President Trump. (Oliver Contreras/Bloomberg)
Columnist

Do not be concerned. These things are to be expected, when you allow Donald Trump to inject himself into your party.

You will still be able to do all the activities you enjoyed before: tax reform, trumpeting family values (it might take a little while to get back in shape for this, but you will surely get there), tending to the military, fretting over the deficit, attending closed-door fundraisers with business leaders. If you permit just the slightest erosion of parliamentary norms, you might even wind up nominating a Supreme Court justice or two, which has long been a dream of yours, along with hiking Mt. Denali.

You will not cease to be who you have always been. It is just barely possible that the Trump virus might . . . bring out certain things that you had not been aware of in yourself. But you have no worries there: You are a Republican. You have nothing to be ashamed of.

There will be a slight tingling at the site of election, but otherwise you will feel no particular discomfort. It is worth it, for the things you want.

To start with you will find yourself apologizing less. You will crave red meat all the time. But you have always liked red meat. You will hear yourself shouting things — “Lock her up!” “Build the wall!” You will hear things about the media, certainly, but nothing you have not already started to say (coastal elitists, snobs). Facts will start to blur, just a little. Crowds will alter their size with alarming rapidity.

You will notice yourself becoming fonder of Russia. You will even make a T-shirt. Some mornings you will wake up and think, Russia? I don’t like Russia, do I?

Your memory will flicker in and out. (Do not worry; you are becoming like him. This is part of the process. Pay it no mind.) A wall. A military parade. Yelling at Australia, for no particular reason. Jared Kushner in charge of the Middle East. You want these things, now.

Sometimes you will think, did I always favor military parades, have I always been this excited by nepotism? Didn’t this used to make my gorge rise in my throat? But the feeling will pass if you eat something (a hamburger, cooked all the way through).

One morning your spine will just fall out. Do not worry; this is normal. You will scarcely notice. It was not doing you any good, back there.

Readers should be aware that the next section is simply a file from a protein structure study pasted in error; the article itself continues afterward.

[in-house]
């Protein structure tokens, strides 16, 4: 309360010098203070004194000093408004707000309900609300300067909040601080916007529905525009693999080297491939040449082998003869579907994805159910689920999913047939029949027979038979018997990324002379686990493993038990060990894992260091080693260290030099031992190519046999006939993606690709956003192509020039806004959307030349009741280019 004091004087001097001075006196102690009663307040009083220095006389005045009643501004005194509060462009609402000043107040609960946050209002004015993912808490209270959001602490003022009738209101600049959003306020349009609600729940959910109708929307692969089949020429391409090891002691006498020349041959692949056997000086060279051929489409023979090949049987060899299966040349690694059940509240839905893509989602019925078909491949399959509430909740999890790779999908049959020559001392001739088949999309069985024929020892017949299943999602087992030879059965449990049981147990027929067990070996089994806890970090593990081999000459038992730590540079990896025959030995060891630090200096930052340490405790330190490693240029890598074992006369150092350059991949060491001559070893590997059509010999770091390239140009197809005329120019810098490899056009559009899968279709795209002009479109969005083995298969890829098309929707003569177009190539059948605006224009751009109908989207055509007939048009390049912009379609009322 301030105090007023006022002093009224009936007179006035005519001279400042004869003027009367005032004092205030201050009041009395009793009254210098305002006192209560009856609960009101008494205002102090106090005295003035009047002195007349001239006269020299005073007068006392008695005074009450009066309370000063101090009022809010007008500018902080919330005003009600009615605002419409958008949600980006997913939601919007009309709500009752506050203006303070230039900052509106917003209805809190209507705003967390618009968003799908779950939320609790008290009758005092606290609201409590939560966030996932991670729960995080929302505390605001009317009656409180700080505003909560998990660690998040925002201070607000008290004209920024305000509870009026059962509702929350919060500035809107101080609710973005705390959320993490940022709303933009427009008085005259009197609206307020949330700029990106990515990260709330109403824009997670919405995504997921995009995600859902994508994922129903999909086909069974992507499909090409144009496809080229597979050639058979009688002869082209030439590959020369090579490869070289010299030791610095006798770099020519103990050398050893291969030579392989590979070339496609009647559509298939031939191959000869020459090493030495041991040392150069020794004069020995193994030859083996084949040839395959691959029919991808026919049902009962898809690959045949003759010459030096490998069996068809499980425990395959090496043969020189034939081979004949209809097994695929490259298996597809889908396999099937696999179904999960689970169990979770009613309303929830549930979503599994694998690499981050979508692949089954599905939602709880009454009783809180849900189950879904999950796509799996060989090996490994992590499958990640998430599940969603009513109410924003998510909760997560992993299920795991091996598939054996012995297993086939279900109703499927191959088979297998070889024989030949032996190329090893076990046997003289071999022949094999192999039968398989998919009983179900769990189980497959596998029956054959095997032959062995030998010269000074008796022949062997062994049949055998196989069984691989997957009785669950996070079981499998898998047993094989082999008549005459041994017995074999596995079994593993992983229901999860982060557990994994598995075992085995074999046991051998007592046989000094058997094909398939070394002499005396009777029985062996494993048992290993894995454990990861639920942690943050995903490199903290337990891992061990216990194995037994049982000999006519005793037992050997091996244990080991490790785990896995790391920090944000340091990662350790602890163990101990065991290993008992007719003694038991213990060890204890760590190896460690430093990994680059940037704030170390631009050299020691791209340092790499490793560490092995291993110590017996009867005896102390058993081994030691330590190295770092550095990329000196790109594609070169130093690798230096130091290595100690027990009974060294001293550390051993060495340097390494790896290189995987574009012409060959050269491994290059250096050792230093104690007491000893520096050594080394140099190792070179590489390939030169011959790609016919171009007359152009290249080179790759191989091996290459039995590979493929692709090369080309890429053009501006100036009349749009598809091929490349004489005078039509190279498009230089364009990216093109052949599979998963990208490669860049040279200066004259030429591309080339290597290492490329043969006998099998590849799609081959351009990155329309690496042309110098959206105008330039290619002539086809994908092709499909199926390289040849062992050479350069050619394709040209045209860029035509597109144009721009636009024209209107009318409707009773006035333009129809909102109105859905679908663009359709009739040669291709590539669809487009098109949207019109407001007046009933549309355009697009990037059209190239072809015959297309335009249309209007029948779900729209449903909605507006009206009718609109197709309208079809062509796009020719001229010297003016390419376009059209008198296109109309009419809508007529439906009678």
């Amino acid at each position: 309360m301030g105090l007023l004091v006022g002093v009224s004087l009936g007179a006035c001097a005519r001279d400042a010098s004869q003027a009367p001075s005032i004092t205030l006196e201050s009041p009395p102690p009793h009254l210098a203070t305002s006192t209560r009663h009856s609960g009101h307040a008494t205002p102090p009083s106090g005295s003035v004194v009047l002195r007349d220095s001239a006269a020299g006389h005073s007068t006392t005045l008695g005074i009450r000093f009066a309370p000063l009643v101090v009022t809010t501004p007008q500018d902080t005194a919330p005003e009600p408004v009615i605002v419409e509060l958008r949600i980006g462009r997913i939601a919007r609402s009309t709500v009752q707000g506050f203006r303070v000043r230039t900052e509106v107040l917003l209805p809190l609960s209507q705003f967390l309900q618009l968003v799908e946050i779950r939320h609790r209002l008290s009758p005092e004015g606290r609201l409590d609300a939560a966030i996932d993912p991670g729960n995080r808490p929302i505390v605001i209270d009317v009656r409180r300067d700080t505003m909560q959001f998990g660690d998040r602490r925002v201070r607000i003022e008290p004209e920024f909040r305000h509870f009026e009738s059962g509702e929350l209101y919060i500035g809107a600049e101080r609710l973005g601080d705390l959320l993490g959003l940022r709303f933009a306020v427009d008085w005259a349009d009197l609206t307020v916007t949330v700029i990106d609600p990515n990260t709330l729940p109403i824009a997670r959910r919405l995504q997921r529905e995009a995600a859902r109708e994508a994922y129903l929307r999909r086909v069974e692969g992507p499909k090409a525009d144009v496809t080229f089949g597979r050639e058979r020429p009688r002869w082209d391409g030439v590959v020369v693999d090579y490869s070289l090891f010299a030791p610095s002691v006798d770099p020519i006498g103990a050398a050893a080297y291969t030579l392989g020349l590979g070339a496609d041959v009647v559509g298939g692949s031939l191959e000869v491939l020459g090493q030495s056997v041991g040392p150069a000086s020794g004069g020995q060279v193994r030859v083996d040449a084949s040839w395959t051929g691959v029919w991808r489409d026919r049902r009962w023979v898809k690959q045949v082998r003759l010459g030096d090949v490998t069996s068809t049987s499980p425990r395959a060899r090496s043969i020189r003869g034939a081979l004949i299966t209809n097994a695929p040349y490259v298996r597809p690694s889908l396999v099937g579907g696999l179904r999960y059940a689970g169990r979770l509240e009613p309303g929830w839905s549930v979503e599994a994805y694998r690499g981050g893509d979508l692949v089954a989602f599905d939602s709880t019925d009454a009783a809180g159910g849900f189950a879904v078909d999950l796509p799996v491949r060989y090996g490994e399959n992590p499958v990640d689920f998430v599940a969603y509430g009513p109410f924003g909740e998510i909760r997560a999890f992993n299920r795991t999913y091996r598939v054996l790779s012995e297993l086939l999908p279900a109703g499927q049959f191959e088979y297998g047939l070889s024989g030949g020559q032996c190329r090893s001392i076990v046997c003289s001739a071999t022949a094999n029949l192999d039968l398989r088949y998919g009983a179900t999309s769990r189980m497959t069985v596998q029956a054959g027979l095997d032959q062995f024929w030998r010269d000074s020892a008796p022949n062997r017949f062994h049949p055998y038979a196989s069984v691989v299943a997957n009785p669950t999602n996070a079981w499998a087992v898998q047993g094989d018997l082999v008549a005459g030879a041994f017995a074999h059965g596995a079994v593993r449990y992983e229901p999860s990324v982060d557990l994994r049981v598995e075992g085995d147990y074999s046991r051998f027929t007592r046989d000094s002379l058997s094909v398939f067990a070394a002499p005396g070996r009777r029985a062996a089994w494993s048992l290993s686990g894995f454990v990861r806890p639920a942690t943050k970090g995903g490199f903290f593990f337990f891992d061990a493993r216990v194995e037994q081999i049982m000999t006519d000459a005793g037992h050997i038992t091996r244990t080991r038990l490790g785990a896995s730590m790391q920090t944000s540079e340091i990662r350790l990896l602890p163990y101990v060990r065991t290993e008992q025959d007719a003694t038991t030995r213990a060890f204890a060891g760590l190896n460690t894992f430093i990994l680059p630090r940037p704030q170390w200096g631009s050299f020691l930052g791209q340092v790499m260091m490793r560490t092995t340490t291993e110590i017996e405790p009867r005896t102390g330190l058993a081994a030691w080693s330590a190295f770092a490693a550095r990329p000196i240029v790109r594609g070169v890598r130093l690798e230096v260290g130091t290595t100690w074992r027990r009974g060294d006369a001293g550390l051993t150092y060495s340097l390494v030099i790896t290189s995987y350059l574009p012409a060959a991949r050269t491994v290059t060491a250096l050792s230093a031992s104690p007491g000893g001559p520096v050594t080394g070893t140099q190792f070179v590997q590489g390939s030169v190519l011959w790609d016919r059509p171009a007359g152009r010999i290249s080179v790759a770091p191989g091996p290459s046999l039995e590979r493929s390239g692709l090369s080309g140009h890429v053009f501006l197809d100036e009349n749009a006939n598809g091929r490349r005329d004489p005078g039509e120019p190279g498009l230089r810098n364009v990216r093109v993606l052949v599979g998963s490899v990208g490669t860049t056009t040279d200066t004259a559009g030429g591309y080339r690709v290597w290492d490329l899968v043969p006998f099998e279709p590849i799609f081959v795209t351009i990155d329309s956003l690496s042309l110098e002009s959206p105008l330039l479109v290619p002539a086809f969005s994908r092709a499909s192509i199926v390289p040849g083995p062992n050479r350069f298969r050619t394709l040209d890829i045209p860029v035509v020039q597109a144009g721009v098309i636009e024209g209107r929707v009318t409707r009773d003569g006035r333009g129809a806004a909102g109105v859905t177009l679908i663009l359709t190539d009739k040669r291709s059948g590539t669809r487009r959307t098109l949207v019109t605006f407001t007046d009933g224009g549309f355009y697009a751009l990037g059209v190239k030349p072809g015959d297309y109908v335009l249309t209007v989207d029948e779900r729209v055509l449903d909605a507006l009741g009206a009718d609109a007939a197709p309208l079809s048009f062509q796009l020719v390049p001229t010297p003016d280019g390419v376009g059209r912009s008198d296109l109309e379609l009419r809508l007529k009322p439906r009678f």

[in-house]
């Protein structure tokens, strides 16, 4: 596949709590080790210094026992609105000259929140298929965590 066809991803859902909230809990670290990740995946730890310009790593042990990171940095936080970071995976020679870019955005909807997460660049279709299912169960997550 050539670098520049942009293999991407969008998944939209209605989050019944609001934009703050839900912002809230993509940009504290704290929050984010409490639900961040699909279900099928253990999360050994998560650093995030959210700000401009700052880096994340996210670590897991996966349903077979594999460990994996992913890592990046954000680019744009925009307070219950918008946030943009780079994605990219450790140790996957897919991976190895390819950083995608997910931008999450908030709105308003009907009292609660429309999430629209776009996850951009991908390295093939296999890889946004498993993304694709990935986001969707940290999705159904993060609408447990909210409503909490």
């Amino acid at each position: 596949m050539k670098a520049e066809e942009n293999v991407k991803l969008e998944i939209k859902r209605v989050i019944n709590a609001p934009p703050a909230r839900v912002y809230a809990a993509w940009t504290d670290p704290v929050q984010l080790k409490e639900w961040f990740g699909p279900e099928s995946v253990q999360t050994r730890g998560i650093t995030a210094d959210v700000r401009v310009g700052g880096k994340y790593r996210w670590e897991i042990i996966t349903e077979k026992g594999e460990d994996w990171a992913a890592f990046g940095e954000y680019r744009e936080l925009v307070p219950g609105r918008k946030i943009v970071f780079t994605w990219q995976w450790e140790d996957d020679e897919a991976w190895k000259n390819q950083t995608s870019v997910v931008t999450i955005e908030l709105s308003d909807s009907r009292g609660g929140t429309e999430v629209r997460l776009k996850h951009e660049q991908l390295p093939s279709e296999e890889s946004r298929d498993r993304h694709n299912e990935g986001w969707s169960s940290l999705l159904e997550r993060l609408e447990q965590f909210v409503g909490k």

Besides, the tax cuts continue.

They start separating children at the border and you think, wouldn’t I have felt something about this? You try very hard to see what you are feeling, but all you can feel is the urge to go on TV and defend the president. That can’t be right.

You start to lose bits and pieces of your face and great clumps of your hair. A fine yellow-blonde hair not seen in nature grows back in its place, on a skin of burnt umber.

The percentage of Republicans who think it is never acceptable to use the n-word starts to slip. Were there always so many Nazis? You keep telling them not to come, you are sure of this, but they keep forgetting not to come.

You hear people saying that the president may have done something illegal. People look at you and you are not sure why they are looking at you. Is it that they expect you to say something? Sometimes you go without speaking for such a long interval that you become terrified you have forgotten how. What do you think about this, they ask? Are you going to exercise oversight? Isn’t crime bad?

You try to respond, but your limbs are sluggish and unfamiliar. You open your mouth to speak. “No collusion,” you croak. You shuffle to the elevator with your mouth shut.

You used to have thoughts about this, once. But they feel very far away. He is yours. He is yours, and you must protect him. Maybe he should fire anyone who stands in his way. Maybe everyone who opposes him is a vile conspirator. Maybe they are all witches. Why shouldn’t he do what he wants?

One day you will look in the mirror and see nothing, only, him. Standing behind you. You are not in the mirror at all. Or maybe, this was always you.

But it is all right. You are a Republican. You have no shame. In fact, barely anything has changed at all.